Edinburgh based heavy rockers Hair of the Dog are coming back to Roadburn Festival again this year, playing at the Cul de Sac, which is the ideal venue for their brand of catchy and sweaty rock, which is full of melodies, hooks and riffs. In 2016 the band played a great set at Extase, which despite the late timing went down great with the audience. They will release this 2016 live set this year on vinyl through their record label Kozmik Artifactz. If you are going to Roadburn this year then make sure you’ll catch their set at the Cul de Sac on Saturday April 20th.
So it was about time we asked the band about the releases that have influenced them the most, and singer/guitarist Adam Holt replied with 3 classic albums.
Led Zeppelin – Physical Graffiti
Zeppelin, as they are for so many, have long been my biggest influence. When I started playing the guitar, aged 8, my teacher taught me two things: how to improvise the blues, and Led Zeppelin. As a fan, I love the vast majority of the Zeppelin catalogue, but for me Physical Graffiti stands out as the album that captured me the most, lighting a fire within me to write music that echoed the innovation, experimentation and balls that Zeppelin displayed on that record.
From ‘The Rover’ to ‘In My Time of Dying’, to ‘The Wanton Song’ and ‘Kashmir’ – Physical Graffiti pushed the Zeppelin sound to new a new level. Each song as bold and confident as the next, it is a record that, for me, stands as the jewel in the Zeppelin crown. My favourite Zeppelin song of all time ‘Ten Years Gone’ sits right in the middle, a song that has it all, and truly resonates with me.
Jeff Buckley – Grace
I remember the first time I heard Jeff Buckley’s Grace. I was being driven home from a party by one of my brother’s friends. I had had far too much to drink and was on the verge of a whitey, trying hard to focus on the zipping lines of the road ahead to keep my head from spinning out of control. Perhaps sensing I needed calm in my life, he stuck in a tape, that tape was Grace. As the chiming guitars of ‘Mojo Pin’ echoed all around me, I found that calm.
Grace is a masterpiece, there are no two ways about it. It’s a deeply passionate, romantic and haunting album, not just because of the music; but because of Buckley’s tragic fate, the missed acceptance, recognition and global success the album has gained since.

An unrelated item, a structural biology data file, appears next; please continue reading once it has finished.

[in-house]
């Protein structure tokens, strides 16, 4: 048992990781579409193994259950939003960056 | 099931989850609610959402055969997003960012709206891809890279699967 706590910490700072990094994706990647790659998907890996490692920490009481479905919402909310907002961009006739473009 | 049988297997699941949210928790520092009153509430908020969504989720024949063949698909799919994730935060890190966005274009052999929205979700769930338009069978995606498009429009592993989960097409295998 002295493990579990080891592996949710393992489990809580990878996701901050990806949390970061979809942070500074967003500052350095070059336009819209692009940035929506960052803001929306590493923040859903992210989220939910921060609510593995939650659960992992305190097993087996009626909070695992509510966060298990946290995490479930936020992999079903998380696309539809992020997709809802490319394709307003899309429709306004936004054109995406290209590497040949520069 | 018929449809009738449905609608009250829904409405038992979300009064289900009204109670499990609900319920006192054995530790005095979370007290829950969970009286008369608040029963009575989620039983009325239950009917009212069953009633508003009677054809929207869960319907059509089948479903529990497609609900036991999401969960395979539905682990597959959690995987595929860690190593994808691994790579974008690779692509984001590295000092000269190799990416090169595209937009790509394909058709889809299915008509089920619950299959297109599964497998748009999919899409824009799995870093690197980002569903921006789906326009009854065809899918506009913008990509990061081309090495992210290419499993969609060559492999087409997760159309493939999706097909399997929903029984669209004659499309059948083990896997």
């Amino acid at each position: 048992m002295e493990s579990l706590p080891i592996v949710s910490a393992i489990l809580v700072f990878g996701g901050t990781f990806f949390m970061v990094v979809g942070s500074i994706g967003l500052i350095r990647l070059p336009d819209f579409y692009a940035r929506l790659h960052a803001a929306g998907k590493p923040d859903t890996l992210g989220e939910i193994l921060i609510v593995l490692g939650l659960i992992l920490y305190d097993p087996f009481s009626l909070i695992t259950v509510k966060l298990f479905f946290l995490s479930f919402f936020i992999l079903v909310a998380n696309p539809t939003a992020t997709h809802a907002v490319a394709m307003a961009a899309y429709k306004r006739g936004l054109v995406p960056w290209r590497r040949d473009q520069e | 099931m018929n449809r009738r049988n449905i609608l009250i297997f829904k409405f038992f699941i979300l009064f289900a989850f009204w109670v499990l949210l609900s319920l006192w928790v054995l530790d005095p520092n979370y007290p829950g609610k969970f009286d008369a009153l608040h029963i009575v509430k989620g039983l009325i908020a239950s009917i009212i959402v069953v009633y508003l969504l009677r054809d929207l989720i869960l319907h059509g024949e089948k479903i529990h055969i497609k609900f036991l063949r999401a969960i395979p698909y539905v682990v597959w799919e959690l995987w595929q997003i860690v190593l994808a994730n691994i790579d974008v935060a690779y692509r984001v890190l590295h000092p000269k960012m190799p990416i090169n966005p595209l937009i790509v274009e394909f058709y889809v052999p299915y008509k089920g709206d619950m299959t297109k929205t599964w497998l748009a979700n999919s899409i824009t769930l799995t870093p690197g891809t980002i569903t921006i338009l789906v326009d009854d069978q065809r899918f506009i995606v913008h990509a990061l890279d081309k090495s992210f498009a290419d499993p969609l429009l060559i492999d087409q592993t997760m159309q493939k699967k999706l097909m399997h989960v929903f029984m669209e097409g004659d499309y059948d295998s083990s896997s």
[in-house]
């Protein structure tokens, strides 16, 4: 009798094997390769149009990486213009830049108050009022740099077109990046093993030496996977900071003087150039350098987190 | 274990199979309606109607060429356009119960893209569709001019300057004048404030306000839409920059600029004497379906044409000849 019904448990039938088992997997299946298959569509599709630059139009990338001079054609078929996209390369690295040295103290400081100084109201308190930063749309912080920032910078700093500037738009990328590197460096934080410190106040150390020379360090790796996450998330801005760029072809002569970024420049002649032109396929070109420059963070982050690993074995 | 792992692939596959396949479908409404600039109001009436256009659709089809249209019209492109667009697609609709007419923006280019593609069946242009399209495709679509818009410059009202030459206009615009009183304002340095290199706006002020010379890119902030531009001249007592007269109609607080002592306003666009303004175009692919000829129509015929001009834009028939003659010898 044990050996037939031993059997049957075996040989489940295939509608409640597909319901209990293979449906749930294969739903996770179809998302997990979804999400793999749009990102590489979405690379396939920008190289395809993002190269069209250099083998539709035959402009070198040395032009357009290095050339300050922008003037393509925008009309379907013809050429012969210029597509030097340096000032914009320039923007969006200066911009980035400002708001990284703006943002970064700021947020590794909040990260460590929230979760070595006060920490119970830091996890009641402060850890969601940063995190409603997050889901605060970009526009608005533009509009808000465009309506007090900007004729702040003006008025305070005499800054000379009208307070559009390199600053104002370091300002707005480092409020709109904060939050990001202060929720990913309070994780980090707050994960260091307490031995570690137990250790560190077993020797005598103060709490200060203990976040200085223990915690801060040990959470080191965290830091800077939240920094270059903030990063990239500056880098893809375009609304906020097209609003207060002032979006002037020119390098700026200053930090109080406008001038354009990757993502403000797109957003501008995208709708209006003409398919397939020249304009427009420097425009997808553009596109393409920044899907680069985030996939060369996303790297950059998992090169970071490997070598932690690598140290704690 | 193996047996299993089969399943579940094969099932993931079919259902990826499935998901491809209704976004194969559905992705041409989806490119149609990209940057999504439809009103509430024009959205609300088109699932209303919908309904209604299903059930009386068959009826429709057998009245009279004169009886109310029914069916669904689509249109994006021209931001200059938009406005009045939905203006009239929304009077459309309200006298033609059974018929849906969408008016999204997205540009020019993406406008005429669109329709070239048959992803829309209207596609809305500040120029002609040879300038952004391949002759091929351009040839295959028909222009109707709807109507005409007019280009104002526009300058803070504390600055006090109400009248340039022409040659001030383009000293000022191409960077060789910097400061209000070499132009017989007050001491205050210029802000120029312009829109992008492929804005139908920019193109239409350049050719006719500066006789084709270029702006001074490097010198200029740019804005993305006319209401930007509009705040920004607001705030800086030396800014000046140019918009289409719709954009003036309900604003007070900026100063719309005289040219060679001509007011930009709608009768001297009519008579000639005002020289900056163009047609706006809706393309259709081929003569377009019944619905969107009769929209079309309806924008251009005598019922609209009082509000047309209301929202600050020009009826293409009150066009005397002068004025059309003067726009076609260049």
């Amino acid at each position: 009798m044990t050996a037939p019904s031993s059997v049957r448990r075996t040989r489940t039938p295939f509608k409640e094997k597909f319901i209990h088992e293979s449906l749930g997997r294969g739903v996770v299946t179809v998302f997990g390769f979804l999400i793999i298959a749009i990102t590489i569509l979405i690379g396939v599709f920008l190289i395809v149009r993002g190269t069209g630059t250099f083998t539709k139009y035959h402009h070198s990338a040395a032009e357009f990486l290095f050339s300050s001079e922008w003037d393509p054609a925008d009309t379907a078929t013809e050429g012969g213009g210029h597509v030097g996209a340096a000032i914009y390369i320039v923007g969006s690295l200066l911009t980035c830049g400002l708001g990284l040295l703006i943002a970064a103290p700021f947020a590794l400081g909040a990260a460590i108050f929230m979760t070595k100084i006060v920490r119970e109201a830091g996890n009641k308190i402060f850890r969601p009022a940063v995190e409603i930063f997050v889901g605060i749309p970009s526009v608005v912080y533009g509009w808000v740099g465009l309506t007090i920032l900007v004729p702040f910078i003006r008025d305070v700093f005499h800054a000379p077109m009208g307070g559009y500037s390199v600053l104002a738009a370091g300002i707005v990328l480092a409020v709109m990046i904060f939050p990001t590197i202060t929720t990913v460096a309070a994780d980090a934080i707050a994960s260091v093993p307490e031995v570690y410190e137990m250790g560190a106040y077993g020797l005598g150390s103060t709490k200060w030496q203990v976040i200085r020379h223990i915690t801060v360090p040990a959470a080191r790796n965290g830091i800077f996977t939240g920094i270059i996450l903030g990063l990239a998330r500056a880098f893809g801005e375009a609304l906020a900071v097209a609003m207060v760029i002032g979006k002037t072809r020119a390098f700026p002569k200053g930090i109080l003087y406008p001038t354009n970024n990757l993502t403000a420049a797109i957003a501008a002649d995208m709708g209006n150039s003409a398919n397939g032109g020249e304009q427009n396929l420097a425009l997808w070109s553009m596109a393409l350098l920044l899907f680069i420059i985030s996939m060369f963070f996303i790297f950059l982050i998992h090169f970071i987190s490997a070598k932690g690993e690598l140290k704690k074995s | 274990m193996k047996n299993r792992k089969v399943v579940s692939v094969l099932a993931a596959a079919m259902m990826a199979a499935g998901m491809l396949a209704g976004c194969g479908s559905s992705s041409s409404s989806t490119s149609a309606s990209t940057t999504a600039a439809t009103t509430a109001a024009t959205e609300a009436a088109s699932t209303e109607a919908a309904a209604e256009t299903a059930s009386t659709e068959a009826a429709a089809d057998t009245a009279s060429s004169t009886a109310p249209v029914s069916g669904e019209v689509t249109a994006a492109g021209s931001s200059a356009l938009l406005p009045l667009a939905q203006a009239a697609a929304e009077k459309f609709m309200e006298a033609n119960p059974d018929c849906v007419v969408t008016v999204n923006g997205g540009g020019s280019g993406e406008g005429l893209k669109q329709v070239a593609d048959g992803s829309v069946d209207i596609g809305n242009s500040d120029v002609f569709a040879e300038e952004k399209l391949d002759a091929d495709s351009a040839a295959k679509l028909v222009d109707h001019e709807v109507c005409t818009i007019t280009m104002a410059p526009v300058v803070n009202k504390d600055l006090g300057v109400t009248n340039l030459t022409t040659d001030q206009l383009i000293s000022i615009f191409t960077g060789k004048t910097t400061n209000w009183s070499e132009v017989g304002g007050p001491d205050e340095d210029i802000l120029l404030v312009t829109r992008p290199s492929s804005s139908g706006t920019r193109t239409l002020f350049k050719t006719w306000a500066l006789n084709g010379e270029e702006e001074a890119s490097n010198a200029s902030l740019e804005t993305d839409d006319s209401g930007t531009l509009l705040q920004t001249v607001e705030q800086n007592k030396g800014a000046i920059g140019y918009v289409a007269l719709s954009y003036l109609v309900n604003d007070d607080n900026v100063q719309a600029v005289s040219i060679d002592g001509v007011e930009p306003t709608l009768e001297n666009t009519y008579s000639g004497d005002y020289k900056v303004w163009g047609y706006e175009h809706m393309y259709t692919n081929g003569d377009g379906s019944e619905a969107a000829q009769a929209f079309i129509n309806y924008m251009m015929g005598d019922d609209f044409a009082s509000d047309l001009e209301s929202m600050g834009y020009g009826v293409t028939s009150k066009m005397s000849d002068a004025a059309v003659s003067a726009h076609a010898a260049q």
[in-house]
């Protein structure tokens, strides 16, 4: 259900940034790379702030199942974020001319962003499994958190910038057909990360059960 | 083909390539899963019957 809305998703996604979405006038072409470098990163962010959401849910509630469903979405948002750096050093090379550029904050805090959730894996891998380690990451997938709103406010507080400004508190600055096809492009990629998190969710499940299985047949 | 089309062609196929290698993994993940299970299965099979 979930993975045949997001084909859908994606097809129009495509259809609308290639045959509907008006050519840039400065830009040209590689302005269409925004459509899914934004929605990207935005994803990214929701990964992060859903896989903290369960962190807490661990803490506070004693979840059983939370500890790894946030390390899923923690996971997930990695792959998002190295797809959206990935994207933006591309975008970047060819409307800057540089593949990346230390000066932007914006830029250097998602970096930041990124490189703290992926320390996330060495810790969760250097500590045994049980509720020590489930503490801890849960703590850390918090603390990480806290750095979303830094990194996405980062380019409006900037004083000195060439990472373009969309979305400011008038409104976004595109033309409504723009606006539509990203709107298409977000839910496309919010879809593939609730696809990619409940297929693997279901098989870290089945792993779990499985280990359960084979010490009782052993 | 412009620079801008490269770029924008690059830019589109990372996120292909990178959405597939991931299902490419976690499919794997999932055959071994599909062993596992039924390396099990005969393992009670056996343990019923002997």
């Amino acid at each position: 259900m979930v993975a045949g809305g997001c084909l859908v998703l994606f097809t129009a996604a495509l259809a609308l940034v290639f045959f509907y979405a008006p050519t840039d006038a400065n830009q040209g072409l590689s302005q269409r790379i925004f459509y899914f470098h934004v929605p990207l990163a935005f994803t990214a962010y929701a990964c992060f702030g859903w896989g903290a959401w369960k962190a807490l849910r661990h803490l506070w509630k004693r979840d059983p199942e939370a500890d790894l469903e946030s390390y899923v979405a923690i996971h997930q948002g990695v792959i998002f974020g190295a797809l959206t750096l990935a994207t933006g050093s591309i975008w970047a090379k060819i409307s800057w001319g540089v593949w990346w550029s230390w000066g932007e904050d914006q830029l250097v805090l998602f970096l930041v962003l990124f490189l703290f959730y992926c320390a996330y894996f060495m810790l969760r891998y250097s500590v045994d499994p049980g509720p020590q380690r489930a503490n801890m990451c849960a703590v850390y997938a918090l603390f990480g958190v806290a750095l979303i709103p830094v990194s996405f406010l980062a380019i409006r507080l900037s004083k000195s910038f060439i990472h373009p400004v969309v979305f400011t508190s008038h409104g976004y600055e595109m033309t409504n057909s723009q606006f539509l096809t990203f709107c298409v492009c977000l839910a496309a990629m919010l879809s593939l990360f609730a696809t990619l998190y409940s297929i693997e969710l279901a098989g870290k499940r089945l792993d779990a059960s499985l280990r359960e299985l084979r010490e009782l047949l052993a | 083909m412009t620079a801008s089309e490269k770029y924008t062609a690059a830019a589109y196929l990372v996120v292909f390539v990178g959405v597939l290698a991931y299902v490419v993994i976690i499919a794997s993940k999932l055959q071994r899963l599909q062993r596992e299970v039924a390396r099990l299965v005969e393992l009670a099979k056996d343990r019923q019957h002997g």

Grace taught me how to take my emotions and feelings and transform them into lyrics that people can relate to. I like honest, truthful lyrics. I like people who wear their heart on their sleeve, bare all, accept their faults and weakness and allow for that human connection – that is what I feel when I listen to Grace.
Pantera – The Great Southern Trendkill
In the same vein as how Grace taught me to open myself, Pantera taught me how to vent my demons. My whole adult life I have been plagued with depression and anxiety, anger and pain. You can let that stuff eat you up and stop you living, or you can use it.
When I listen to The Great Southern Trendkill I hear someone letting out their demons. It’s such a raw and aggressive album, but it’s honest and true. As an artist, that is the end goal – to create something that connects.
At the time in my life when I discovered The Great Southern Trendkill, I had just lost a friend to suicide, I was angry and confused and my depression and anxiety were just beginning to manifest – not quite in my life yet, not yet weighing me down, but definitely bubbling away in the background waiting. I was on holiday in San Sebastian, I remember one day just sitting alone on some rocks by the sea, I had my personal CD player with me and I put that album on – and it was like someone turning releasing the valve of a pressure cooker. The sharp, rage filled riffs coupled with the agonising screams of Anselmo just connected with me.
Although Hair of the Dog aren’t metal, I still like to nod to my metal influences as much as I can and never stray away from adding in that raw aggression and pain via the lyrics.